If I’m right about this, this method wouldn’t give much protection for long.

  5. @Luke: Scripts won’t run w/o a valid key. So using a script to discover a key is moot, it wouldn’t run to begin with.

  6. How do I as a webdeveloper know which key is used in my HTTP header, so that I can label my scripts accordingly ?
    I would need access to the HTTP header when the page is generated, so doesn’t this exclude pure HTML pages ?

    Also what if the page is assembled from multiple servers. E.g. a webserver that fecthes some of the content from an “application server”. If what is fetched is a chunk of html including scripts how does the app server know which scriptKey to mark with ?

    Also, how does this work with cached javascrip files ?

  7. @VI – oh yeah, I was thinking of client side manipulation of scripts rather than server side injection (e.g. a script in a different tab in the browser), but that should be stopped by other mechanisms. Sorry for the confusion.

  8. Basically, as henrik says, this relies on the same system being used to set the HTTP header and generate the document and is only effective when the page is regenerated on every request. Even for a low traffic site that’s a big burden. For the kind of high volume site where caching is really important, this limitation seems to make the idea unworkable.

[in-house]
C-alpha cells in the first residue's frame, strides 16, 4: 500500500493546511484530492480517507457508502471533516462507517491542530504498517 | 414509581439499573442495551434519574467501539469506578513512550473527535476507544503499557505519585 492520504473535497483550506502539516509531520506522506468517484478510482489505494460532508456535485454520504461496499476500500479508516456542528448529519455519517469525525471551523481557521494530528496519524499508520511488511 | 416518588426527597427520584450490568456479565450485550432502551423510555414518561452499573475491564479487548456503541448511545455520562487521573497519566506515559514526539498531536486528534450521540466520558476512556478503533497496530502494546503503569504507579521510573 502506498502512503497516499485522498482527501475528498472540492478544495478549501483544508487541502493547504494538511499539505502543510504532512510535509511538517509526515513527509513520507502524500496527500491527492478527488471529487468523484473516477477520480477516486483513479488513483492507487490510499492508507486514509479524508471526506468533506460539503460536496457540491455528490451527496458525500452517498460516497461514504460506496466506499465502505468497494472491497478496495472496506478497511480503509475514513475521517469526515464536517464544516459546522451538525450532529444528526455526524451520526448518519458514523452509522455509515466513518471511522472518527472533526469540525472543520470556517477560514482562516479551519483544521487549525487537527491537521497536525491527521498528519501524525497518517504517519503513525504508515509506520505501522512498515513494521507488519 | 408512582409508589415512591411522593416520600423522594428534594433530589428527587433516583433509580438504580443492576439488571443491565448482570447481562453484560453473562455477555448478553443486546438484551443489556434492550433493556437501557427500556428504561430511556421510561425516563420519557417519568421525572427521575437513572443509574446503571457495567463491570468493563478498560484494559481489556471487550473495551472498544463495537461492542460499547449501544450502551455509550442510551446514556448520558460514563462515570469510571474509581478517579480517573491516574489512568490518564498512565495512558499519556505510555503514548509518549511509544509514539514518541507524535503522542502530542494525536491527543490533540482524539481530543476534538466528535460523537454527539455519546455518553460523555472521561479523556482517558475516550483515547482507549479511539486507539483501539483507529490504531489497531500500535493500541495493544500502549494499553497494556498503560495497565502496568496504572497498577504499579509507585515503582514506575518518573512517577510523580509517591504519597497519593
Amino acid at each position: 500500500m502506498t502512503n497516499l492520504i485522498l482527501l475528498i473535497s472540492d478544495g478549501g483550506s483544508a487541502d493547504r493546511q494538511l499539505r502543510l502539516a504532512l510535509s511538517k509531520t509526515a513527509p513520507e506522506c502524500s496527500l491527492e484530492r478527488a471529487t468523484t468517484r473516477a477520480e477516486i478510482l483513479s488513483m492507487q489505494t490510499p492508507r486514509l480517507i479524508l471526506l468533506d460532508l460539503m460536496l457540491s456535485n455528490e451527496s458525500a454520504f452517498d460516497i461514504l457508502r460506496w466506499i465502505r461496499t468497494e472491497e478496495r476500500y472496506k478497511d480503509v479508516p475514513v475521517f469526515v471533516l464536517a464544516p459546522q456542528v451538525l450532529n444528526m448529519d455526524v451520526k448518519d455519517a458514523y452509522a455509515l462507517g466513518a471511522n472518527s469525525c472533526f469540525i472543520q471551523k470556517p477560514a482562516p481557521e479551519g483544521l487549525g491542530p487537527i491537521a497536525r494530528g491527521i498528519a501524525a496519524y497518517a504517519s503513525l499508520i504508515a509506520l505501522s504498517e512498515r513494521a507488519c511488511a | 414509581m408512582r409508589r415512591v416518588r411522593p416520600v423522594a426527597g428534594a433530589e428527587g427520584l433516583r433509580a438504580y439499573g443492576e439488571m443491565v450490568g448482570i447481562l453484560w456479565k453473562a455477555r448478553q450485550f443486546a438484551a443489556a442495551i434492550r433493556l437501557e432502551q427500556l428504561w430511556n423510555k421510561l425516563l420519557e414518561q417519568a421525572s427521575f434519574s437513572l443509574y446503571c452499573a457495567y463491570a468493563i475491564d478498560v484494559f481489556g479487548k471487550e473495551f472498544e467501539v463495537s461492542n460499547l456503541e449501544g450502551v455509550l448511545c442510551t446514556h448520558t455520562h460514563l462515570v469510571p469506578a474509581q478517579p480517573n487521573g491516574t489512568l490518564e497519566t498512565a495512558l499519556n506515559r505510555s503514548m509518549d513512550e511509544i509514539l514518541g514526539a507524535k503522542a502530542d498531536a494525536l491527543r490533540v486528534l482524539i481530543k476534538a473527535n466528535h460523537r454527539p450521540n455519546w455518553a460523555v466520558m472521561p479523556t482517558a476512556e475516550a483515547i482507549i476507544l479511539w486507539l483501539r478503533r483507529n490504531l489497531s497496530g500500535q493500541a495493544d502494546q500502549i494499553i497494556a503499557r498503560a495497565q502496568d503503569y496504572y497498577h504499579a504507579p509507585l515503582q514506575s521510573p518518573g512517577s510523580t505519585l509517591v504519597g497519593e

9. jgraham: there’s the solution, then – the script key can be a user and session-specific value. So it’s always the same for a given user and session. So caching works, and different parts of the web app system can independently calculate the key if need be, so there’s less need for coordination between the parts.

    As there’s no restrictions on the format of the key, this should work fine.

  10. Just what I wanted to say. Webapps are perfectly capable of handling session. Inserting a random value in the header an a few times in the document isn’t that costly.

  11. Another method would be to have a “script security section” (SSS) in the document which contains a checksum/CRC/MD5/whatever for each of the scripts which are allowed to be run. The block could be specified as the first block in the , and would contain an array or list of the CRC for each individual script that could be run on the document. So, if there were 5 blocks and 3 scripted click events, there would be 8 entries in the SSS.

    Optionally, to take it fruther, the SSS could enumerate the allowed actions of the individual scripts. It could also list the elements which could use those scripts.

  12. the script key can be a user and session-specific value

    So presumably that limits the system to applications that have a definite concept of “user” and “session”. I’m not familar enough with web app development to know if that’s a big problem or not. Even within that framework, I would have thought that there was a use for serving static pages e.g. a webstore with static product listing pages and dynamically generated checkout pages.

  13. So presumably that limits the system to applications that have a definite concept of “user” and “session”.

    Not at all. I said it _can_ be a user and session-specific value, in response to issues about caching. Of course, if your application has no concept of user and session, then each request is unconnected to any other and so using a unique key each time isn’t a problem.